SETAC Globe - Environmental Quality Through Science
12 December 2013
Volume 14 Issue 12
 

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SETAC Globe, Past Present and Future

John Toll, Editor-in-Chief, SETAC Globe

As we approach 2014, it is time for me to write to you about the Globe.  This is an especially important time for me to do this because we are at the beginning of a leadership transition.  I informed the Publications Advisory Committee at last month's SETAC North America annual meeting that I intend to step down as editor-in-chief by my fifth anniversary (May 2015).  We are now in the process of developing a list of attributes that we'll be looking for in my replacement, and also thinking about how to improve our product delivery processes to make it easier to pass the reins to our next editor-in-chief.  We hope to have everything in place to issue a call for nominations before the SETAC Europe annual meeting in Basel, and for SETAC to select a new editor-in-chief at or before the SETAC North America annual meeting in Vancouver, which will allow time for a smooth transition.  I for one am excited to see what fresh ideas and energy a new editor will bring to the Globe!

That is the news about where the Globe is headed.  Now let's look at where it stands today.  Globe readership is steady and strong.  We distribute the Globe to approximately 6,000 people each month.  Approximately one-third of the recipients open the Globe email, and approximately one-third of the recipients who open the e-mail go beyond the headlines, clicking on at least one article.  That is very good readership for a professional or trade society e-newsletter.  While we would love to draw even more, we are proud to have sustained that level of readership for nearly four years now.

The Globe runs minimal advertising and does not generate significant revenue for SETAC.  Its value comes from the services that it provides to SETAC and its members.  Since the electronic Globe's inception in 2010 we have consistently run on the order of 100-120 feature articles per year.  Roughly half of those feature articles come from or talk about the work of SETAC's leaders - including the World Council, geographic units, committees, advisory groups, regional chapters and journals - with the balance reflecting the broader interests of SETAC members.  This provides a nice segue to my next topic: volume 15 (the 2014 Globe).  Here is our 2014 production schedule.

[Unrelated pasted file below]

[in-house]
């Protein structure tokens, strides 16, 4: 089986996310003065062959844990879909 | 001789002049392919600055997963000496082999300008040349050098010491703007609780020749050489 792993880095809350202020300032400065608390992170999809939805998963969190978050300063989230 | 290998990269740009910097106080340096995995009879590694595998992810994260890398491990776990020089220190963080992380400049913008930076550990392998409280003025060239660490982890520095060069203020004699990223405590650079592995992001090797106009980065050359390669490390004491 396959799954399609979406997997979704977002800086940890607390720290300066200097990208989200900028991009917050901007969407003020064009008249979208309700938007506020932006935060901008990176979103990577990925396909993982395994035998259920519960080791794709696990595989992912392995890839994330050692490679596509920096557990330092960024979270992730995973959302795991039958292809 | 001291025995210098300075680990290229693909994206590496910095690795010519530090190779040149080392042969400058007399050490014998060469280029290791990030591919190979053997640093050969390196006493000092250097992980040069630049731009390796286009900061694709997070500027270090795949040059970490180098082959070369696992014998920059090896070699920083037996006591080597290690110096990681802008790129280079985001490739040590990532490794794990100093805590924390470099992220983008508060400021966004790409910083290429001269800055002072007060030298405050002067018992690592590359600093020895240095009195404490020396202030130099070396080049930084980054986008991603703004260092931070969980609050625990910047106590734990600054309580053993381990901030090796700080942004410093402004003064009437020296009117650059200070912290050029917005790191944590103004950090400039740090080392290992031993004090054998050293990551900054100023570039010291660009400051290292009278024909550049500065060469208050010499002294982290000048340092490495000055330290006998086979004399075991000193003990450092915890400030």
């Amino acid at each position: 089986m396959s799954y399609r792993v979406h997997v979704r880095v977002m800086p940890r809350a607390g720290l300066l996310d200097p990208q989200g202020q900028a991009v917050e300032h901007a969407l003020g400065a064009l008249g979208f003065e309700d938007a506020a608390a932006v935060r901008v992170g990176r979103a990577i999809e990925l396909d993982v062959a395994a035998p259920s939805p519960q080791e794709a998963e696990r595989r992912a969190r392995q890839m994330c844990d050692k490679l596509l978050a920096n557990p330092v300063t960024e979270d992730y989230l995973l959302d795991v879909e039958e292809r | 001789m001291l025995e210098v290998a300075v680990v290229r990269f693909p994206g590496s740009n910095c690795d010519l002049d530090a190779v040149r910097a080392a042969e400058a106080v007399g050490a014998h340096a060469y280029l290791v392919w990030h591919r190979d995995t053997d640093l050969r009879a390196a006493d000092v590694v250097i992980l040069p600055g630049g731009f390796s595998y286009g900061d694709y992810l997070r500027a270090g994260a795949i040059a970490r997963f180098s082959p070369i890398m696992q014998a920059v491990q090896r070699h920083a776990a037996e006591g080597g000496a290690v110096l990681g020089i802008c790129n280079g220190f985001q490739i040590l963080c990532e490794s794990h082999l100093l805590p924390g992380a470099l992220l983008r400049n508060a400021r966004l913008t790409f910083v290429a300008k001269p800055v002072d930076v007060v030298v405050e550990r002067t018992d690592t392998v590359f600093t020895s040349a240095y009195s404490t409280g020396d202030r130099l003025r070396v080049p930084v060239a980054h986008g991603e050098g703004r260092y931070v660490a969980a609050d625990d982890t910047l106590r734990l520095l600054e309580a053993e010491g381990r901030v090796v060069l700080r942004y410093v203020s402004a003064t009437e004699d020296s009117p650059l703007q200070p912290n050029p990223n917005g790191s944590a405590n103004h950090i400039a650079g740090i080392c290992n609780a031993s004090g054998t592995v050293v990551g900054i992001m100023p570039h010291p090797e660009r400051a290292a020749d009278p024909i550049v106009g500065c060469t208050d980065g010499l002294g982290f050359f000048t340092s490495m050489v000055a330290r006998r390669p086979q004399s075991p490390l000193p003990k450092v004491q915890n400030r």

Globe schedule

We are actively scheduling content now for the full year, so please take a moment to think about how and when you want to use the Globe in 2014 and get in touch with us soon.  We try our best to have room available on short notice for good articles, but if you already know about something that should be in the Globe, and approximately when it should appear, then now is the time to let us know.  Either e-mail us at globe@setac.org or contact me personally at johnt@windwardenv.com or +1-206-812-5433.  I want to have up to half of our 2014 feature articles (i.e., 50-60 articles) penciled in by the first of the year.  We can do that, but only with your help.  What are you doing that you want or ought to convey to SETAC members? 

  • Are you active in your regional chapter?  Would a report on your annual meeting help draw attention and attract members to the chapter?  Do you also want to run a pre-meeting article to help bump up attendance?
  • What is your advisory group working on in 2014?  How would writing Globe articles help you advance the advisory group's initiatives?  Could it be a catalyst for keeping work groups active between annual meetings?  A way to build bridges with other advisory groups, or attract new members? 
  • Have you published recently?  Do you want to let people know about it?  How about publishing a summary article in the Globe to let people know what you've done, and why it's interesting and important?
  • What's on your committee's agenda this year?  Could you use more help to accomplish your goals?  What better way to reach SETAC's global membership than through the Globe?
  • Are you organizing or participating in a SETAC-sponsored workshop, symposium or special topics meeting this year?  How are you planning to report out to the membership, or more to the point, how does the Globe fit into your outreach plan?
  • Are you chairing a session at a SETAC meeting?  How might you use the Globe to draw speakers and a bigger audience to your session?  Certainly if the topic is important enough to warrant a session, then it is important enough to sustain.  How will you keep the ball rolling after the session is over?  Can the Globe help?
  • If you are involved in SETAC governance then chances are you have already heard from me.  Nonetheless, please think again about what you want to accomplish this year, and how the Globe can help you get there!
  • What have we missed?  Please let us know!

Whether it be about publishing in the Globe in 2014, or about leading this service (dare I say important service?) to SETAC and its members in the years to come, we look forward to hearing from you in the coming weeks!  Happy holidays and best wishes for a happy, healthy and prosperous 2014!

Author's contact information: johnt@windwardenv.com

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